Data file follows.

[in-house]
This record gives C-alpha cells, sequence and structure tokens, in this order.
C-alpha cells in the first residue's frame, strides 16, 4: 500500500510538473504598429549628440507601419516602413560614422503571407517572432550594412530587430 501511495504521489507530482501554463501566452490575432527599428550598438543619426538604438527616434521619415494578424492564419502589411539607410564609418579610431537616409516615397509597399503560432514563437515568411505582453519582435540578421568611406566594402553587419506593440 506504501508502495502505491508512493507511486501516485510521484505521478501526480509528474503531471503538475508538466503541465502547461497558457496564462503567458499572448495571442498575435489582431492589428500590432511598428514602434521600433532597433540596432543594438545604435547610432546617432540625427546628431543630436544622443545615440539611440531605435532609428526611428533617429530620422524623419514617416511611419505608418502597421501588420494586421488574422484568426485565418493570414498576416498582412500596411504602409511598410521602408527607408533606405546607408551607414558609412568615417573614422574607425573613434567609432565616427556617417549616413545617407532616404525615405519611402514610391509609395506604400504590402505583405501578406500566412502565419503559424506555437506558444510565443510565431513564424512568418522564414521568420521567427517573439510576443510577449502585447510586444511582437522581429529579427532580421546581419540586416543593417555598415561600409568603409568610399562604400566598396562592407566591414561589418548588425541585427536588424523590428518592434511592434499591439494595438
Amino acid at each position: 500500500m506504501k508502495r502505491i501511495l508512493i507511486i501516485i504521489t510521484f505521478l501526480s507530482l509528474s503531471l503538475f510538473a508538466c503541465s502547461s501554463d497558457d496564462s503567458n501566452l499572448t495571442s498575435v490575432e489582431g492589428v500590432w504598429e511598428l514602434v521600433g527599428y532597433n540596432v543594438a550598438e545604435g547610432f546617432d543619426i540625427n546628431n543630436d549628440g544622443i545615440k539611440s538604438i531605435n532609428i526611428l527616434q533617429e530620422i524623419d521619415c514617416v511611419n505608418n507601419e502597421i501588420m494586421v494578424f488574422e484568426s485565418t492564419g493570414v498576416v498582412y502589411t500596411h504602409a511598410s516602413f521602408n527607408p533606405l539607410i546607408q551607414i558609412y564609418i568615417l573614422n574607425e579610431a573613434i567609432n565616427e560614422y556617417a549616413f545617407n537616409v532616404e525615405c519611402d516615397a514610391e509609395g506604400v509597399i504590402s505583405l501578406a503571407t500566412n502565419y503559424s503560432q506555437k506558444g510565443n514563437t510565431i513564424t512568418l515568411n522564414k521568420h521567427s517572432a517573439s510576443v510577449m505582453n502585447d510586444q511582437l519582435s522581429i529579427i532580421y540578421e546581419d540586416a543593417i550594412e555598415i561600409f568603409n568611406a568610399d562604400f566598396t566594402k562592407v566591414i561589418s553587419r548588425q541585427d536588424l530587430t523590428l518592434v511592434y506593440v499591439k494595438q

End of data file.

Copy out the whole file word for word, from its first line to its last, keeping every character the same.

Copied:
[in-house]
This record gives C-alpha cells, sequence and structure tokens, in this order.
C-alpha cells in the first residue's frame, strides 16, 4: 500500500510538473504598429549628440507601419516602413560614422503571407517572432550594412530587430 501511495504521489507530482501554463501566452490575432527599428550598438543619426538604438527616434521619415494578424492564419502589411539607410564609418579610431537616409516615397509597399503560432514563437515568411505582453519582435540578421568611406566594402553587419506593440 506504501508502495502505491508512493507511486501516485510521484505521478501526480509528474503531471503538475508538466503541465502547461497558457496564462503567458499572448495571442498575435489582431492589428500590432511598428514602434521600433532597433540596432543594438545604435547610432546617432540625427546628431543630436544622443545615440539611440531605435532609428526611428533617429530620422524623419514617416511611419505608418502597421501588420494586421488574422484568426485565418493570414498576416498582412500596411504602409511598410521602408527607408533606405546607408551607414558609412568615417573614422574607425573613434567609432565616427556617417549616413545617407532616404525615405519611402514610391509609395506604400504590402505583405501578406500566412502565419503559424506555437506558444510565443510565431513564424512568418522564414521568420521567427517573439510576443510577449502585447510586444511582437522581429529579427532580421546581419540586416543593417555598415561600409568603409568610399562604400566598396562592407566591414561589418548588425541585427536588424523590428518592434511592434499591439494595438
Amino acid at each position: 500500500m506504501k508502495r502505491i501511495l508512493i507511486i501516485i504521489t510521484f505521478l501526480s507530482l509528474s503531471l503538475f510538473a508538466c503541465s502547461s501554463d497558457d496564462s503567458n501566452l499572448t495571442s498575435v490575432e489582431g492589428v500590432w504598429e511598428l514602434v521600433g527599428y532597433n540596432v543594438a550598438e545604435g547610432f546617432d543619426i540625427n546628431n543630436d549628440g544622443i545615440k539611440s538604438i531605435n532609428i526611428l527616434q533617429e530620422i524623419d521619415c514617416v511611419n505608418n507601419e502597421i501588420m494586421v494578424f488574422e484568426s485565418t492564419g493570414v498576416v498582412y502589411t500596411h504602409a511598410s516602413f521602408n527607408p533606405l539607410i546607408q551607414i558609412y564609418i568615417l573614422n574607425e579610431a573613434i567609432n565616427e560614422y556617417a549616413f545617407n537616409v532616404e525615405c519611402d516615397a514610391e509609395g506604400v509597399i504590402s505583405l501578406a503571407t500566412n502565419y503559424s503560432q506555437k506558444g510565443n514563437t510565431i513564424t512568418l515568411n522564414k521568420h521567427s517572432a517573439s510576443v510577449m505582453n502585447d510586444q511582437l519582435s522581429i529579427i532580421y540578421e546581419d540586416a543593417i550594412e555598415i561600409f568603409n568611406a568610399d562604400f566598396t566594402k562592407v566591414i561589418s553587419r548588425q541585427d536588424l530587430t523590428l518592434v511592434y506593440v499591439k494595438q